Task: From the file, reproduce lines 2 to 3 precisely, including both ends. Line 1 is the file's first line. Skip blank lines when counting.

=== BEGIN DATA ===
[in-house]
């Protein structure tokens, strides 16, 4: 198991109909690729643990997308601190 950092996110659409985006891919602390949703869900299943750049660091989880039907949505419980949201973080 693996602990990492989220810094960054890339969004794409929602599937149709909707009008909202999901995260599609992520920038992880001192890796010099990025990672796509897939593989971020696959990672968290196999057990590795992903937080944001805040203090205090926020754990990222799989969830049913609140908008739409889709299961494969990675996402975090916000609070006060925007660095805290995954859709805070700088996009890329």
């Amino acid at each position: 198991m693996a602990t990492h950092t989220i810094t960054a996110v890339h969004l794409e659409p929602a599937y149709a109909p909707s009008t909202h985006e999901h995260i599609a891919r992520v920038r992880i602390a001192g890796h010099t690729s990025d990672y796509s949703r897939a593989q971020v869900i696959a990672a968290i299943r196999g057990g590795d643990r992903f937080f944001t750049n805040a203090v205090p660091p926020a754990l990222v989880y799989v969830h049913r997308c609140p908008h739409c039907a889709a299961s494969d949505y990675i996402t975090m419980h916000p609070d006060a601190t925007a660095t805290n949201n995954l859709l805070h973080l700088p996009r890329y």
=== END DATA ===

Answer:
């Protein structure tokens, strides 16, 4: 198991109909690729643990997308601190 950092996110659409985006891919602390949703869900299943750049660091989880039907949505419980949201973080 693996602990990492989220810094960054890339969004794409929602599937149709909707009008909202999901995260599609992520920038992880001192890796010099990025990672796509897939593989971020696959990672968290196999057990590795992903937080944001805040203090205090926020754990990222799989969830049913609140908008739409889709299961494969990675996402975090916000609070006060925007660095805290995954859709805070700088996009890329």
């Amino acid at each position: 198991m693996a602990t990492h950092t989220i810094t960054a996110v890339h969004l794409e659409p929602a599937y149709a109909p909707s009008t909202h985006e999901h995260i599609a891919r992520v920038r992880i602390a001192g890796h010099t690729s990025d990672y796509s949703r897939a593989q971020v869900i696959a990672a968290i299943r196999g057990g590795d643990r992903f937080f944001t750049n805040a203090v205090p660091p926020a754990l990222v989880y799989v969830h049913r997308c609140p908008h739409c039907a889709a299961s494969d949505y990675i996402t975090m419980h916000p609070d006060a601190t925007a660095t805290n949201n995954l859709l805070h973080l700088p996009r890329y």